“You see,” he explained, I consider that a man’s brain originally is like a little empty attic, and you have to stock it with such furniture as you choose. A fool takes in all the lumber of every sort that he comes across, so that the knowledge which might be useful to him gets crowded out, or at best is jumbled up with a lot of other things, so that he has a difficulty in laying his hands upon it. Now the skillful workman is very careful indeed as to what he takes into his brain-attic. He will have nothing but the tools which may help him in doing his work, but of these he has a large assortment, and all in the most perfect order. It is a mistake to think that that little room has elastic walls and can distend to any extent. Depend upon it there comes a time when for every addition of knowledge you forget something that you knew before. It is of the highest importance, therefore, not to have useless facts elbowing out the useful ones.”

“But the Solar System!” I protested.

“What the deuce is it to me?” he interrupted impatiently: “you say that we go round the sun. If we went round the moon it would not make a pennyworth of difference to me or to my work.”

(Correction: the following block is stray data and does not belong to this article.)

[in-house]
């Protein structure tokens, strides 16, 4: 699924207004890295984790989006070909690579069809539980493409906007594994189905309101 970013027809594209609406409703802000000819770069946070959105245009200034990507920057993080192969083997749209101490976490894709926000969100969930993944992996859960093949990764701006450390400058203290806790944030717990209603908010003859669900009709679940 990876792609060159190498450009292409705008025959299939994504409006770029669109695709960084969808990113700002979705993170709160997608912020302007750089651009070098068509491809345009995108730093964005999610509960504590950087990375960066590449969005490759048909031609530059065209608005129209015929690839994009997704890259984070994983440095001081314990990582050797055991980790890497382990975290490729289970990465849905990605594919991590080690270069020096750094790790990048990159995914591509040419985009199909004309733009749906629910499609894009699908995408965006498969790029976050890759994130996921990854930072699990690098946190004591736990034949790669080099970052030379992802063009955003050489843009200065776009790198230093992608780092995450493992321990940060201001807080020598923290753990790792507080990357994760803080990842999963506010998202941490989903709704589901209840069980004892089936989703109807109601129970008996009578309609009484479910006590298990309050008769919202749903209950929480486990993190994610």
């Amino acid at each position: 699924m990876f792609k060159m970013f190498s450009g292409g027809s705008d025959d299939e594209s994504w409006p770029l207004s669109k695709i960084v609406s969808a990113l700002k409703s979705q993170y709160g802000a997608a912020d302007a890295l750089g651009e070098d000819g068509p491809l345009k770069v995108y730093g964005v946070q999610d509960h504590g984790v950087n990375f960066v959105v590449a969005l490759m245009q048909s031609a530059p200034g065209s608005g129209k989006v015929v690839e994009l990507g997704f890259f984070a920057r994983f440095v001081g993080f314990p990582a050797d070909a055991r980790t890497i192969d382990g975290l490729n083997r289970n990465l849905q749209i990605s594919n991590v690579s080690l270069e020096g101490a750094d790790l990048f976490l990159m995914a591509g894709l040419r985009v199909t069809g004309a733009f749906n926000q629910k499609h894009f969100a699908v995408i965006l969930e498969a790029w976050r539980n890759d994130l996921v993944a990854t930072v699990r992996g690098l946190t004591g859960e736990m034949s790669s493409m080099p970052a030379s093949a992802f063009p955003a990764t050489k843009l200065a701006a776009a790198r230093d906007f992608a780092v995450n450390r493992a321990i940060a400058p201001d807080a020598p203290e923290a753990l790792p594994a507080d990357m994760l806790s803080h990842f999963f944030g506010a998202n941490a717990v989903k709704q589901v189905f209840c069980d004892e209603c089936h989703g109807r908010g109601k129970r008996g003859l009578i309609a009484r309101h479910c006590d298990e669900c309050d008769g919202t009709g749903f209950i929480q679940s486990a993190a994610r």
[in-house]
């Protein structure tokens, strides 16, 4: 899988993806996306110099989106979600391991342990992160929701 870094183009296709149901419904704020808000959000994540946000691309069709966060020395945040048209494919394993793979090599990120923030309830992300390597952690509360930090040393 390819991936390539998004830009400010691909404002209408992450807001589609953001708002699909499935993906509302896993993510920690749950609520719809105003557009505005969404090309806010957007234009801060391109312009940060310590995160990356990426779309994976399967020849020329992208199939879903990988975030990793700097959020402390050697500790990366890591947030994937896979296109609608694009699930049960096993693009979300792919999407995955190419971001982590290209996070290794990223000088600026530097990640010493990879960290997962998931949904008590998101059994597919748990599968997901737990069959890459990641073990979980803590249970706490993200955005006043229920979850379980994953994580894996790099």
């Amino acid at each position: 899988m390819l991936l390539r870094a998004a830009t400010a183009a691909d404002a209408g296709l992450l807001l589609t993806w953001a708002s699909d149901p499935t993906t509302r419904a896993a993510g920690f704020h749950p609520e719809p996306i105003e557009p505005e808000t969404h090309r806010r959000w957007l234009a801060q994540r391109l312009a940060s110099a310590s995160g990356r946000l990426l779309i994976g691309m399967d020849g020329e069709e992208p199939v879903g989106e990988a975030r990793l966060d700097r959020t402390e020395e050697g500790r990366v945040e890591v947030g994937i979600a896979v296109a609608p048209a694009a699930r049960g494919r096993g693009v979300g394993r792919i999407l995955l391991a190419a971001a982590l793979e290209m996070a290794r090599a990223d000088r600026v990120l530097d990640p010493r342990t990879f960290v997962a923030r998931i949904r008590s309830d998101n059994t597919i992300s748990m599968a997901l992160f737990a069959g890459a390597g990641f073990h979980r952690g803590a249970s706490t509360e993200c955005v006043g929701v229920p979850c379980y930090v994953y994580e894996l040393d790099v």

(accessed at http://etext.lib.virginia.edu/toc/modeng/public/DoyScar.html)

Proverbs 15:16-17 says, “Better a little with the fear of the LORD than great wealth with turmoil. Better a meal of vegetables where there is love than a fattened calf with hatred.” In his book The Joy of Fearing God, Jerry Bridges shares this wonderful and tender application of the truth of these verses:

The priority of love over possessions was brought home to me deeply and poignantly some ten years ago. My wife of twenty-five years was dying of cancer. We had been on the staff of a Christian organization all our married lives, and our income had usually hovered around barely adequate. If we went out to eat, it was to Burger King or the local cafeteria. We seldom had discretionary income.

Two things we did have lots of, though, were love and fun. My wife had elected to be a full-time, stay-at-home mom. She spent hours with the children when they were small, and after they were in school she never missed a game or scholastic event in which they participated. When I left for the office each morning, she always stood at the door to wave a loving good-bye. Our standard of living could have been described as “a meal of vegetables.” But we had lots of love, and we enjoyed life.

With this history of twenty-five years of love and the realization that my wife was probably dying, I came across Proverbs 15:16-17 one day in my Bible reading. As I read, I wept for joy. I wrote in the margin of my Bible, “Thank you, Father, for a home with love.”